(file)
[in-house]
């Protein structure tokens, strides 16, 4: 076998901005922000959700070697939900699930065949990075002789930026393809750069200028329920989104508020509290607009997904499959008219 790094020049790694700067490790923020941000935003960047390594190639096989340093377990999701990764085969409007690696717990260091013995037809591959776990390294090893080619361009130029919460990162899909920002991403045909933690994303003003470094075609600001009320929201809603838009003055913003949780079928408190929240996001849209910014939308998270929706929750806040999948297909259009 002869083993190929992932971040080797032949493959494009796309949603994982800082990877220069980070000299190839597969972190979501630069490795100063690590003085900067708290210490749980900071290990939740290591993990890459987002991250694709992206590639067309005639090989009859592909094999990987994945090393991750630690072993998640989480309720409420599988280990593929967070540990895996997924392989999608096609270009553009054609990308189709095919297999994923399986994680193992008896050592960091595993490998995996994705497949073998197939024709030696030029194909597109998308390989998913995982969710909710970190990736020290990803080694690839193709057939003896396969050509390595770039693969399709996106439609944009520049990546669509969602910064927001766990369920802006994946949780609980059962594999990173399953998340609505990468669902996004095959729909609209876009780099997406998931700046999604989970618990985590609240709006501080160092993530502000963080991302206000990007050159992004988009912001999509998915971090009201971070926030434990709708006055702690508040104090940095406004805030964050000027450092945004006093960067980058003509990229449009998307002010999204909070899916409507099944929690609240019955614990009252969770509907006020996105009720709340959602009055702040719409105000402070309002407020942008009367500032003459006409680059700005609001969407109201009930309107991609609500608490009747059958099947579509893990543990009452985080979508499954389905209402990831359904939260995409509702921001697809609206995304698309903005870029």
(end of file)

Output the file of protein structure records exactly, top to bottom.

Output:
[in-house]
């Protein structure tokens, strides 16, 4: 076998901005922000959700070697939900699930065949990075002789930026393809750069200028329920989104508020509290607009997904499959008219 790094020049790694700067490790923020941000935003960047390594190639096989340093377990999701990764085969409007690696717990260091013995037809591959776990390294090893080619361009130029919460990162899909920002991403045909933690994303003003470094075609600001009320929201809603838009003055913003949780079928408190929240996001849209910014939308998270929706929750806040999948297909259009 002869083993190929992932971040080797032949493959494009796309949603994982800082990877220069980070000299190839597969972190979501630069490795100063690590003085900067708290210490749980900071290990939740290591993990890459987002991250694709992206590639067309005639090989009859592909094999990987994945090393991750630690072993998640989480309720409420599988280990593929967070540990895996997924392989999608096609270009553009054609990308189709095919297999994923399986994680193992008896050592960091595993490998995996994705497949073998197939024709030696030029194909597109998308390989998913995982969710909710970190990736020290990803080694690839193709057939003896396969050509390595770039693969399709996106439609944009520049990546669509969602910064927001766990369920802006994946949780609980059962594999990173399953998340609505990468669902996004095959729909609209876009780099997406998931700046999604989970618990985590609240709006501080160092993530502000963080991302206000990007050159992004988009912001999509998915971090009201971070926030434990709708006055702690508040104090940095406004805030964050000027450092945004006093960067980058003509990229449009998307002010999204909070899916409507099944929690609240019955614990009252969770509907006020996105009720709340959602009055702040719409105000402070309002407020942008009367500032003459006409680059700005609001969407109201009930309107991609609500608490009747059958099947579509893990543990009452985080979508499954389905209402990831359904939260995409509702921001697809609206995304698309903005870029």